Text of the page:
Diet Doctor Podcast #20 — Dr. Ryan Lowery
In this interview, we continuously cycle between research and practical tips that everyone is sure to get something out of this discussion. We discuss optimal amounts of protein on a ketogenic diet, ketones for longevity, role of exogenous ketones, how to read the labels of synthetic ketogenic products and so much more.
How to listen
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Table of contents
1:22 How Ryan got to be where he is at today
4:13 Can you build muscle on a keto diet? And how does protein plays into that?
12:17 Different kinds of athlets on a keto diet
14:19 How do you know as an athlete if you’re keto adapted?
17:40 Ryan’s thoughts on keto products
23:32 Ketosis for longevity
28:40 Exogenous ketones for different purposes
34:44 Fasting and exercising
39:45 mTOR and IGF1
41:48 What does a day of Ryan Lowery look like?
45:36 Final words
Dr. Bret Scher: Welcome back to the Diet Doctor podcast with Doctor Bret Scher. Today I am joined by Ryan Lowery, Dr. Ryan Lowery, who has a Master’s degree in exercise physiology and nutritional science and a PhD in health and human performance and is the president of ASPI, Applied Science and Performance Institute.
Ryan is an expert in human performance and in ketogenic diet, but also bridges this gap between science, academia and implementation for the everyday person, for health and performance not just from an athletic stand point but from just an overall life performance. He has over 100 published articles in peer reviewed journals, book chapters, and then he has also published his own book “The Ketogenic bible”.
Ryan is a wealth of information and can talk on a lot of different topics from authority, and I really appreciate about that, I really appreciate that about him, so I hope you enjoy this conversation. We touch on a lot of different topics and go a lot of different directions, but there’s a bunch of nuggets in here that you can walk away with, to really help you in your daily life.
So if you want to learn more and see the full transcripts go to DietDoctor.com, otherwise sit back, relax and enjoy this interview with Dr. Ryan Lowery.
Ryan Lowery, thanks so much for joining me on the Diet Doctor podcast today.
Dr. Ryan Lowery: Thanks man, it’s an absolute honor to be on here.
Bret: I’ve really enjoyed learning more about you and listening to your talks and you do a fantastic job of sort of bridging the gap between the academics, the research and the practical implementation on how to be healthier, how to use low-carb lifestyle, how to train like an athlete, or just be an average every day person and be healthy. So tell us a little bit about your journey, how you got to this point, and how you got to the point where you can sort of blend these worlds so well.
Ryan: Yeah, well thank you, I really appreciate that, a lot of it stems from a passion for us. So, I grew up playing sports my entire life and really wanted to figure out how to take my performance to the next level, so I started really reading some of these research papers, these influential bloggers for a long time and I was like oh, this is really interesting.
And then as I went throughout college I started diving more and more into the actual literature, actual research and soon after traveling to all these different conferences, I started realizing there is so much great information, but the challenge is scientists speak at this high, high level, it really just goes over people’s heads.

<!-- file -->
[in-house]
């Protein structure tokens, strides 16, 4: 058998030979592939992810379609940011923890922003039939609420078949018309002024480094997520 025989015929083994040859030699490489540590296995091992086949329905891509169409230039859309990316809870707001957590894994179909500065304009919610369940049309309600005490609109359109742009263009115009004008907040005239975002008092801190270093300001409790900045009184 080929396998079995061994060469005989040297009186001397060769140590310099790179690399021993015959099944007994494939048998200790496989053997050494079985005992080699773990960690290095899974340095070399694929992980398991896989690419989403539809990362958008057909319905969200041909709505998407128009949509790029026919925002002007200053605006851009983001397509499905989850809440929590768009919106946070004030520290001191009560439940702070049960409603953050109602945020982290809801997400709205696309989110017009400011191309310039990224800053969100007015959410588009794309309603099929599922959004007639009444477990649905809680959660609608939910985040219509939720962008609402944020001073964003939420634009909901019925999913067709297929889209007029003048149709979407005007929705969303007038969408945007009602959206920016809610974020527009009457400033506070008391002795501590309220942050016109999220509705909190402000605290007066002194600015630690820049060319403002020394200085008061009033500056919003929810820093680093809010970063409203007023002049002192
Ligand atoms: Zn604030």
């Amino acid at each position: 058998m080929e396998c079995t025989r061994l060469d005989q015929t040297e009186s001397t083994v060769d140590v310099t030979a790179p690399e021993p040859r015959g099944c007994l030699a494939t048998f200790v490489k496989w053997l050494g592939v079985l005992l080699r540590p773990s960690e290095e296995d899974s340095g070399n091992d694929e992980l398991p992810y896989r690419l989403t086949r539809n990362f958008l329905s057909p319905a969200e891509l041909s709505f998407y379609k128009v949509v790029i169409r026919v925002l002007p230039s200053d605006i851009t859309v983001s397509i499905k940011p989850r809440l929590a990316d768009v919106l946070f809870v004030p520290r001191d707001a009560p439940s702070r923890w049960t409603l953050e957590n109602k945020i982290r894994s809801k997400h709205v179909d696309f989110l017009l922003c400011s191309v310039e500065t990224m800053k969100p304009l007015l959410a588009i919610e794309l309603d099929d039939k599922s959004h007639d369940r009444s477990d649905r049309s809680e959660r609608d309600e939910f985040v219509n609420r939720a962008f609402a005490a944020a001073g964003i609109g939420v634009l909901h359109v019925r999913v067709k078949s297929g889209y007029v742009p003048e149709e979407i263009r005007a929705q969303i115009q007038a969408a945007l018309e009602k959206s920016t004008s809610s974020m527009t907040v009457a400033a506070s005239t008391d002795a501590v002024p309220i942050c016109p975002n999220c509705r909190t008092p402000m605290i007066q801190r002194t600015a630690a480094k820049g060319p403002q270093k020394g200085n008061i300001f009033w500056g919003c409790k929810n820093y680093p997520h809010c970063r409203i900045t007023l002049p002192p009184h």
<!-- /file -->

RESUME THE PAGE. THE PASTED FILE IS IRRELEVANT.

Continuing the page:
And I’m like, how do you take that information, that such high quality information and not, I don’t like to use the term dumb it down, but how do you make it relatable, how do you take that information and translate it, and be able to put it into practical, meaningful use. And ultimately, that’s what we do at ASPI, the Applied Science and Performance Institute, we said, you know what, how do we take this cutting edge research, look at everything from the full spectrum of performance, high level athletes to people with neurological conditions… how do we take that research and then be able to get that message out to the world?
Bret: Yeah, you see, at ASPI, you’re working with professional athletes who every half of a second could make the difference between victory or defeat, and you’re working with sort of the everyday person, who just wants to think a little clearer, be a little healthier, live a little longer, and then you’re dealing with people with significant severe diseases, whether it’s Alzheimer’s disease, Parkinson’s disease, it must be a very unique mix where you’re not sure who you’re going to see, or what you’re going to do in your day.
Ryan: Exactly, we see a whole host of different people and I think at the end of the day it stems from optimizing human performance.
And a lot of the time, people think performance and they think– and they immediately go to athletes, and like you said, we work with the most elite athletes in the world and for them a millisecond can mean the difference between gold and not even placing, so, it’s very intense, but also, at the same token, performance also is a grandfather being able to get up and play around with his grandchildren, like, that’s performance as well.
So how do we work both ends of the spectrum and use the science and the technology to be able to apply it to both? And that’s what we are trying do today at ASPI.
Bret: Yeah, that’s a great perspective. Now, one of the things you talk about is I think when you first started getting involved in the research was, can you build muscle on a ketogenic diet? And everybody was saying, no, you can’t. And you did a couple different studies showing that yes, you can build muscle on a ketogenic diet, and then, it brings in the whole concept of protein.